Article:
Being a producer means putting together a project and seeing that project through to completion. It boils down to hiring the director to execute their vision, and then supporting the director along the way. Whether you’re producing a short film, feature film, or corporate video, the producer really has one job: complete the film under budget and turn a profit.
We’ve already written about how to become a producer in the first place as well as gone over the different types of producers. In this post, you’ll learn how to become a good producer to make sure that your film is successful and makes money.
If you need funding so that you actually have something to produce, submit your one-sentence pitch to our film funding contests for a chance to receive up to $10,000 in funding plus additional prizes to make your film a reality.
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Read on for strategies on not just how to become a film producer and how to produce a movie, but how to be a good one.
Read and Break Down Scripts
If you’re not a seasoned filmmaker or executive producer, you’ll want to read as many scripts as you can. This will give you a background in short film structure, and breaking down the script into a film budget breakdown will give you insight into what a movie producer does, how to translate a script into a film crew list, and what the role of an executive producer is.
It will also help hone your taste for what a good script looks and reads like. After going through a myriad of scripts, you’ll be able to identify a weak or amateur script when you come across one.
Independent film producers and independent film companies need to be able to identify good material and what makes a good story. If you’re reading a script and there’s no whitespace, the formatting is off, that act structure doesn’t make sense, and the story doesn’t grab your attention, it likely won’t make back the production costs, get into a top film festival, or generate a lot of money. After all, being a producer is about being at the center of the business of film.
Develop Interesting Material
Instead of finding scripts that have already been written, develop your own material. You don’t need to be a screenwriter, director, or even consider yourself a “creative,” but you do need to be able to identify what makes a good story. (Hint: that’s conflict, and you can read more about it from a short film by Don Fanelli that we funded).
In many biographies from producers that we’ve read, a common strategy—at least years ago—was to go to a used bookstore and pick a book off the shelf that had a captivating story. The producer would read the book, and if they liked it, they would get in contact with the author and/or publisher to “option” the rights to the book. They would then commission a screenwriter to write the script adaption and go from there.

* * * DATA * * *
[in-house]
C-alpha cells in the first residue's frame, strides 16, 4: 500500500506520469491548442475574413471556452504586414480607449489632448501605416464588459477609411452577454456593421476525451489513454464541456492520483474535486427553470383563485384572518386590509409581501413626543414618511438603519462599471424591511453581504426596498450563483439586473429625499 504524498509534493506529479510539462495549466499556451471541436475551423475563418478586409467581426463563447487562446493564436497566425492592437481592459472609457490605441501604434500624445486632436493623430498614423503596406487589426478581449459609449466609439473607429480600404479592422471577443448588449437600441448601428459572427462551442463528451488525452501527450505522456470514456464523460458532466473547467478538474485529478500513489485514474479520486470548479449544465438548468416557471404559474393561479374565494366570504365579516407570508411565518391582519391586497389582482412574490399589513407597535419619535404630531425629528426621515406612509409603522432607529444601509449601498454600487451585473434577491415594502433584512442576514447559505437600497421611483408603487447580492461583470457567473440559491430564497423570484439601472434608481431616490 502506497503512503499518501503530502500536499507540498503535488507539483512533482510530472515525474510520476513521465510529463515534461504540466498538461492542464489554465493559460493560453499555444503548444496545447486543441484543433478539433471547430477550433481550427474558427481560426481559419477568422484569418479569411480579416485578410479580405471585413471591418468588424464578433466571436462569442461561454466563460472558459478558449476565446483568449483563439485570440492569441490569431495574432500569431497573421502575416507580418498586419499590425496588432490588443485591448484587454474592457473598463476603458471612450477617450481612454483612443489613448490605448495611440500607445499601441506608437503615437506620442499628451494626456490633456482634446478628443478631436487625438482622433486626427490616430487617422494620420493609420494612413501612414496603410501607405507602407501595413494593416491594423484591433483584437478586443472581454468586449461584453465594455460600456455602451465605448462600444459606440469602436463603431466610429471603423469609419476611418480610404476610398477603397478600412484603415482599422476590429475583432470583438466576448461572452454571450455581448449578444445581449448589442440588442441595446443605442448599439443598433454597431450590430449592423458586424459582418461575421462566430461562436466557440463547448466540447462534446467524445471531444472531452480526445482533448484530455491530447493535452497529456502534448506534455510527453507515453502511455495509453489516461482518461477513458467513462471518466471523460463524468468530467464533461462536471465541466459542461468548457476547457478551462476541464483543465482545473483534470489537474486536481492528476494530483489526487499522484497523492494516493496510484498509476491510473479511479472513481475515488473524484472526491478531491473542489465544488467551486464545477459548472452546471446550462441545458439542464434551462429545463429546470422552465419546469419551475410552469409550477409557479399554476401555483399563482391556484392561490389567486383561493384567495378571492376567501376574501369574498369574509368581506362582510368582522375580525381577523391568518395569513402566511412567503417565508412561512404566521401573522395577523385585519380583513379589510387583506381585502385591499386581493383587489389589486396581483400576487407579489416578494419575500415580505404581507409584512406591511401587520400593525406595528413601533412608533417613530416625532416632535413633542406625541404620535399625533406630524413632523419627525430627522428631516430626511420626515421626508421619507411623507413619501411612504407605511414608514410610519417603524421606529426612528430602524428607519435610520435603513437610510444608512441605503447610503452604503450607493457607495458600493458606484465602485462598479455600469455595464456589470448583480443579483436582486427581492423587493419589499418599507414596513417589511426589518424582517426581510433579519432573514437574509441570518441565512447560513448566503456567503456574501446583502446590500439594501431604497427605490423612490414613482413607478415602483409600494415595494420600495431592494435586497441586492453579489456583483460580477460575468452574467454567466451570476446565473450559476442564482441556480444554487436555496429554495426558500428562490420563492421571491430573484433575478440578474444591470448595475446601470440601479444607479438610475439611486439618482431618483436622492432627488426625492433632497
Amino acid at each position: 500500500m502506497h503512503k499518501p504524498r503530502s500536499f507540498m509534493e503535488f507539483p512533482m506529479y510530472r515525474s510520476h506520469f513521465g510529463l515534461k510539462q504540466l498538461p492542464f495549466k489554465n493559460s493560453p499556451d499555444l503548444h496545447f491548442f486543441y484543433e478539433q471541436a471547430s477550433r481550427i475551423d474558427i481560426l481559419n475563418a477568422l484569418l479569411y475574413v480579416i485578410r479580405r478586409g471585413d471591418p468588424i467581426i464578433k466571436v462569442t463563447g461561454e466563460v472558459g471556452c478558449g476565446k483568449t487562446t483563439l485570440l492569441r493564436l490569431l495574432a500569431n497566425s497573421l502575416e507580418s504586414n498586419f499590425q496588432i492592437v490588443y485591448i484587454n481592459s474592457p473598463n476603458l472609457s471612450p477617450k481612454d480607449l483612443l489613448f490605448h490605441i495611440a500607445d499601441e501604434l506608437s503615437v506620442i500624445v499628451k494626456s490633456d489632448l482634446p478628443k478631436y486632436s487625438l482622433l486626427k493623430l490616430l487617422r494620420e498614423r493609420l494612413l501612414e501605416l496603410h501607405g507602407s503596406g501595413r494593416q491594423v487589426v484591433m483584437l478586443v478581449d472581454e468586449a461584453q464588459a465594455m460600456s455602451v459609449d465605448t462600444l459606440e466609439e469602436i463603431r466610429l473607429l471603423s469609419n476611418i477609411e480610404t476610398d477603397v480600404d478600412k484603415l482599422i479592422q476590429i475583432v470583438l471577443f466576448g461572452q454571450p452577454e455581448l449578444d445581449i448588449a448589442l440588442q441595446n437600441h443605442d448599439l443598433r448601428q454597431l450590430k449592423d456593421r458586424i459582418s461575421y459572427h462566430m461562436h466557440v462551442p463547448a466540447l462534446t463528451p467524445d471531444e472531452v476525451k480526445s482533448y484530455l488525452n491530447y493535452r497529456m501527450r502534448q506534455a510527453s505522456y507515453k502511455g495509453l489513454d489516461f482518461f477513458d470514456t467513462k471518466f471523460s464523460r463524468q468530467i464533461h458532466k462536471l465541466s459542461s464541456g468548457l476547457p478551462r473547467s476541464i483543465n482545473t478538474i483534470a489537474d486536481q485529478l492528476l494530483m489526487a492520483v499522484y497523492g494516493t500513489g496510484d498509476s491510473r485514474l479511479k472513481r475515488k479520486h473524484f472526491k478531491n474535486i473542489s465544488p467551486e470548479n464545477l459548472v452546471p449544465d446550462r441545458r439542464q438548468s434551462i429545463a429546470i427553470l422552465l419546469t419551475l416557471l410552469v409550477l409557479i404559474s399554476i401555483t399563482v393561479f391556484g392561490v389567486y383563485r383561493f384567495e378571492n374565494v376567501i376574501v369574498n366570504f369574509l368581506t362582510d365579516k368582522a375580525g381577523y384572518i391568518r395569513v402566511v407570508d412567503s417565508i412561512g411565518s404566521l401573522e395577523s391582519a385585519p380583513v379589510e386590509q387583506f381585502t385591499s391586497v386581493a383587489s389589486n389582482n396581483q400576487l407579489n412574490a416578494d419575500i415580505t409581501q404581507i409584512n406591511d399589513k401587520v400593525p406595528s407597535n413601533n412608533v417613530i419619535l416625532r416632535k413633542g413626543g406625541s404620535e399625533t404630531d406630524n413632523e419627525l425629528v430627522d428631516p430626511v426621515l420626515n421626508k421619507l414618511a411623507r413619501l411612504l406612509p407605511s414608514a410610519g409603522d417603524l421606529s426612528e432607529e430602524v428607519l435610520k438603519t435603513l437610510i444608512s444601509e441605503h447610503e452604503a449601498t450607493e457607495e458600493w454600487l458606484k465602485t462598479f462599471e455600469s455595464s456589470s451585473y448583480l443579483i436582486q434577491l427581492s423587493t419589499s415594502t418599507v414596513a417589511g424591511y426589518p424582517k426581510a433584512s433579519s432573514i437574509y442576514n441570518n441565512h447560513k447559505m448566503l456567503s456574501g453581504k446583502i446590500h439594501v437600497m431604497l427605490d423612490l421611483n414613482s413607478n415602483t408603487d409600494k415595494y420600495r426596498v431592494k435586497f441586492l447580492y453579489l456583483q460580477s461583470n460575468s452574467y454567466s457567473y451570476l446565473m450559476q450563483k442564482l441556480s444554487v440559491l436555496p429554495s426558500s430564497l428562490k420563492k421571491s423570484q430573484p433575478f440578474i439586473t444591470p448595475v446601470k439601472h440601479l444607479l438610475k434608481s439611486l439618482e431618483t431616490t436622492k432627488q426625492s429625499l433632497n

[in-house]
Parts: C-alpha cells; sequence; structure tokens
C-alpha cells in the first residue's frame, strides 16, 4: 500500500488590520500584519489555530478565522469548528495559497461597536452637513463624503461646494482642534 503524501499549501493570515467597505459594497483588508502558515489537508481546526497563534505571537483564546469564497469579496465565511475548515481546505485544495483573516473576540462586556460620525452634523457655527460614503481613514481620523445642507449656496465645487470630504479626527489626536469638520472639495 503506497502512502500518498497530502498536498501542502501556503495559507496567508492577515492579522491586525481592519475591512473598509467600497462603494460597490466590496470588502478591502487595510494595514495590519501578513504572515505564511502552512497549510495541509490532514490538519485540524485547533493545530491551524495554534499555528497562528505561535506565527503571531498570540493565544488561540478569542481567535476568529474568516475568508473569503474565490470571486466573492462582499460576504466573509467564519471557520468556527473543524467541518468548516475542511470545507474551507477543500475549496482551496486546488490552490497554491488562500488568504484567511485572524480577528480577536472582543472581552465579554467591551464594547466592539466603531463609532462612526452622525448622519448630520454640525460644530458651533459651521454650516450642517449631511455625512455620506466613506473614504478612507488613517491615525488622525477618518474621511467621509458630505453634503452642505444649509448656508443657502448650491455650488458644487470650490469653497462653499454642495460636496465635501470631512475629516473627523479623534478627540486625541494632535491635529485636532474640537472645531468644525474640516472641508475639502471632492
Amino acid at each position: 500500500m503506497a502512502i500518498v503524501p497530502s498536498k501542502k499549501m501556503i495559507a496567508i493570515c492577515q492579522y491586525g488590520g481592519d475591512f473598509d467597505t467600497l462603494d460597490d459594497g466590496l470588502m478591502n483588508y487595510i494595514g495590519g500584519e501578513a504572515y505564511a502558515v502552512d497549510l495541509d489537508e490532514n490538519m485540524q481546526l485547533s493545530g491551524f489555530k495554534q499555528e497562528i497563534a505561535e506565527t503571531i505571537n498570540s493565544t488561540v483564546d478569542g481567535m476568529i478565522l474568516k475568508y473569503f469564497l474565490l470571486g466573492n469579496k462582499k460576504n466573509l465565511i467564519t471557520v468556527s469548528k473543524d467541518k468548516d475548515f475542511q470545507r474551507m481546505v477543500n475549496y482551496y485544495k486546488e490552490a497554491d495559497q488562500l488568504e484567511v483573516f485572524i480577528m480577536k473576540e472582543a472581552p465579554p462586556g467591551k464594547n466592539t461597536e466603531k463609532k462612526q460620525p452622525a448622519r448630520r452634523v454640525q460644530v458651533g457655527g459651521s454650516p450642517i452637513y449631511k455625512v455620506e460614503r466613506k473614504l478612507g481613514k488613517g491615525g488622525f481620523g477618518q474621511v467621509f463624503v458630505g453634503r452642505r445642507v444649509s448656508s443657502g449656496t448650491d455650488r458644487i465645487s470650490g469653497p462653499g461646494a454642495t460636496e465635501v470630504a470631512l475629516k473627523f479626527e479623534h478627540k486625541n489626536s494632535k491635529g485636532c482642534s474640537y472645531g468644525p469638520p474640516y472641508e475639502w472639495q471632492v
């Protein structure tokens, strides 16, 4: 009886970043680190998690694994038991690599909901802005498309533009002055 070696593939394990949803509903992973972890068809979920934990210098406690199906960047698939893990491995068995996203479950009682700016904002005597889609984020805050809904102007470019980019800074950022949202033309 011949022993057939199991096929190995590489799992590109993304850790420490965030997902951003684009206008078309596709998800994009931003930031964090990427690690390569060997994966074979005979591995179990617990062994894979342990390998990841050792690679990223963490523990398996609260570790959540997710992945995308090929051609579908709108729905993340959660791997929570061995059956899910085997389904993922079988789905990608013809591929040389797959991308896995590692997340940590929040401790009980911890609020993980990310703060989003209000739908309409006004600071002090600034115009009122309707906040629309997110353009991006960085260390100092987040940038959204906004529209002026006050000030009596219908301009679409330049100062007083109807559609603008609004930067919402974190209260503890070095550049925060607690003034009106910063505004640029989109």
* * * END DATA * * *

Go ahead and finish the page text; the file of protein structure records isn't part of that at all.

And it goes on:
So you don’t need to be able to develop material out of thin air. While that’s great, and audiences are always craving new content, adapting an already existing story can be even more successful, and it may already come with a built-in audience. This can be a great way to create an independent film and make money as a film producer.
Create an Accurate Budget
As we said earlier, you need to come in under budget. This is largely up to the director finishing their days on time and not requiring reshoots, but as a producer, you hired the director, so the responsibility also falls on you.
There are no qualifications you need to be a film producer, but having a background in business, finance, or accounting can definitely help when it comes to creating and managing film budgets, as you’ll be dealing with a lot of spreadsheets, contracts, corporate structuring, and intellectual property. Your crew members will likely have no idea about any of this.
Independent producers establish rates and create budgets for indie films, and it’s their job to forecast accurate expenses associated with the production.
If you’re a producer at an agency or big studio, you likely won’t have to deal with fundraising. But independent film producers face a different challenge. To secure funding, you’ll need to convince stakeholders that your project is worth putting money into.
With short films, this is extremely difficult to do, as in most cases, short films do not make money. They’re necessary, as they serve as calling cards and examples of work for filmmakers, but they’re not designed to turn a profit. So serious investors don’t invest in them.
Most crowdfunding campaigns fail, screenwriting contests require a script and can be expensive, and grant applications take days to complete. With The Film Fund, you can inexpensively pitch a short with one sentence in a matter of seconds, and you don’t even have to worry about finding a producer for your film to raise the film financing.
Hire the Right Talent
The most important thing in becoming a successful producer is to hire the right above-the-line talent, meaning your screenwriter, director, and principal cast. Yes, as a producer, you will be involved in casting, and a good producer will work with the director to ensure the actors for the primary roles in the film are a good fit.
Not only will a solid lineup of cast, writers, and directors make the film critically viable, but it will help attach more proven talent and financing to the project. People want to work on projects that have names and established traction.
If you need funding for your film project, submit to our funding opportunities for a chance to receive up to $10,000 and other prizes to help produce your film.